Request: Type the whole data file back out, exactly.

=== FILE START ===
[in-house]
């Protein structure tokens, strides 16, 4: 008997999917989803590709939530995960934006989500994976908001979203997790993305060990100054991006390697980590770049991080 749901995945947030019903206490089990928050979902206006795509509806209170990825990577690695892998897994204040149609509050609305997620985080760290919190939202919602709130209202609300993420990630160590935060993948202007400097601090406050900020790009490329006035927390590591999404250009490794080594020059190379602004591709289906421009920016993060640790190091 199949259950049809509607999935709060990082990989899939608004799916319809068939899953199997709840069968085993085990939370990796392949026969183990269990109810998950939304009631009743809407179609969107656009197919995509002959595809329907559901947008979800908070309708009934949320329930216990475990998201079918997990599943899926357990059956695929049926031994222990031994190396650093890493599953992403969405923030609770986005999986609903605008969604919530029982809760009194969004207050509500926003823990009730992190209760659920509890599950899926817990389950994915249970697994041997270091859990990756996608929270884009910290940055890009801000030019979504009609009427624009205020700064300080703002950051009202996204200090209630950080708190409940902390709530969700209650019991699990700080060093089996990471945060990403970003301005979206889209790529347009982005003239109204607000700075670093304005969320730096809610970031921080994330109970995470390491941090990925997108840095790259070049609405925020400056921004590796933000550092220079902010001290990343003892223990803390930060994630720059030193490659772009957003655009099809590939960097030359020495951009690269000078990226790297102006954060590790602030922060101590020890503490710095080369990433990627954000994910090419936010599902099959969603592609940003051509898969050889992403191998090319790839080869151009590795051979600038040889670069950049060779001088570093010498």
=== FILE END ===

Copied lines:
[in-house]
């Protein structure tokens, strides 16, 4: 008997999917989803590709939530995960934006989500994976908001979203997790993305060990100054991006390697980590770049991080 749901995945947030019903206490089990928050979902206006795509509806209170990825990577690695892998897994204040149609509050609305997620985080760290919190939202919602709130209202609300993420990630160590935060993948202007400097601090406050900020790009490329006035927390590591999404250009490794080594020059190379602004591709289906421009920016993060640790190091 199949259950049809509607999935709060990082990989899939608004799916319809068939899953199997709840069968085993085990939370990796392949026969183990269990109810998950939304009631009743809407179609969107656009197919995509002959595809329907559901947008979800908070309708009934949320329930216990475990998201079918997990599943899926357990059956695929049926031994222990031994190396650093890493599953992403969405923030609770986005999986609903605008969604919530029982809760009194969004207050509500926003823990009730992190209760659920509890599950899926817990389950994915249970697994041997270091859990990756996608929270884009910290940055890009801000030019979504009609009427624009205020700064300080703002950051009202996204200090209630950080708190409940902390709530969700209650019991699990700080060093089996990471945060990403970003301005979206889209790529347009982005003239109204607000700075670093304005969320730096809610970031921080994330109970995470390491941090990925997108840095790259070049609405925020400056921004590796933000550092220079902010001290990343003892223990803390930060994630720059030193490659772009957003655009099809590939960097030359020495951009690269000078990226790297102006954060590790602030922060101590020890503490710095080369990433990627954000994910090419936010599902099959969603592609940003051509898969050889992403191998090319790839080869151009590795051979600038040889670069950049060779001088570093010498």